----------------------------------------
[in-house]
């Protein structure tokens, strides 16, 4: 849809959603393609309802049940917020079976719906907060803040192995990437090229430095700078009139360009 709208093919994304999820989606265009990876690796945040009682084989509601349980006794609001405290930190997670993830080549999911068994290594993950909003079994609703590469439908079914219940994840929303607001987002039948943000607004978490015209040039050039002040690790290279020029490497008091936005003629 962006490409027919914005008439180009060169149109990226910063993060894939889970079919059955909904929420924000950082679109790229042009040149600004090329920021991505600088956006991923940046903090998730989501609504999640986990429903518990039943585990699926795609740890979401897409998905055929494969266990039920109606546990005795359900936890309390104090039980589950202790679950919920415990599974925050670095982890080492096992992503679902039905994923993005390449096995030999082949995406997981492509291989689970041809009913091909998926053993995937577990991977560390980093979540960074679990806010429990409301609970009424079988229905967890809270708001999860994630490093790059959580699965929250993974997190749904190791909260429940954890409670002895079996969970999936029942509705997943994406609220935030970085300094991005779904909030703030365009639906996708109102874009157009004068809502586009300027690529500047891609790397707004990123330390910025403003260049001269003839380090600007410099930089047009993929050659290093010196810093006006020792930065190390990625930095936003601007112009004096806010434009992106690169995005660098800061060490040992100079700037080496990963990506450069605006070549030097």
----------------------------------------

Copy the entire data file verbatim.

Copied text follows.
[in-house]
């Protein structure tokens, strides 16, 4: 849809959603393609309802049940917020079976719906907060803040192995990437090229430095700078009139360009 709208093919994304999820989606265009990876690796945040009682084989509601349980006794609001405290930190997670993830080549999911068994290594993950909003079994609703590469439908079914219940994840929303607001987002039948943000607004978490015209040039050039002040690790290279020029490497008091936005003629 962006490409027919914005008439180009060169149109990226910063993060894939889970079919059955909904929420924000950082679109790229042009040149600004090329920021991505600088956006991923940046903090998730989501609504999640986990429903518990039943585990699926795609740890979401897409998905055929494969266990039920109606546990005795359900936890309390104090039980589950202790679950919920415990599974925050670095982890080492096992992503679902039905994923993005390449096995030999082949995406997981492509291989689970041809009913091909998926053993995937577990991977560390980093979540960074679990806010429990409301609970009424079988229905967890809270708001999860994630490093790059959580699965929250993974997190749904190791909260429940954890409670002895079996969970999936029942509705997943994406609220935030970085300094991005779904909030703030365009639906996708109102874009157009004068809502586009300027690529500047891609790397707004990123330390910025403003260049001269003839380090600007410099930089047009993929050659290093010196810093006006020792930065190390990625930095936003601007112009004096806010434009992106690169995005660098800061060490040992100079700037080496990963990506450069605006070549030097």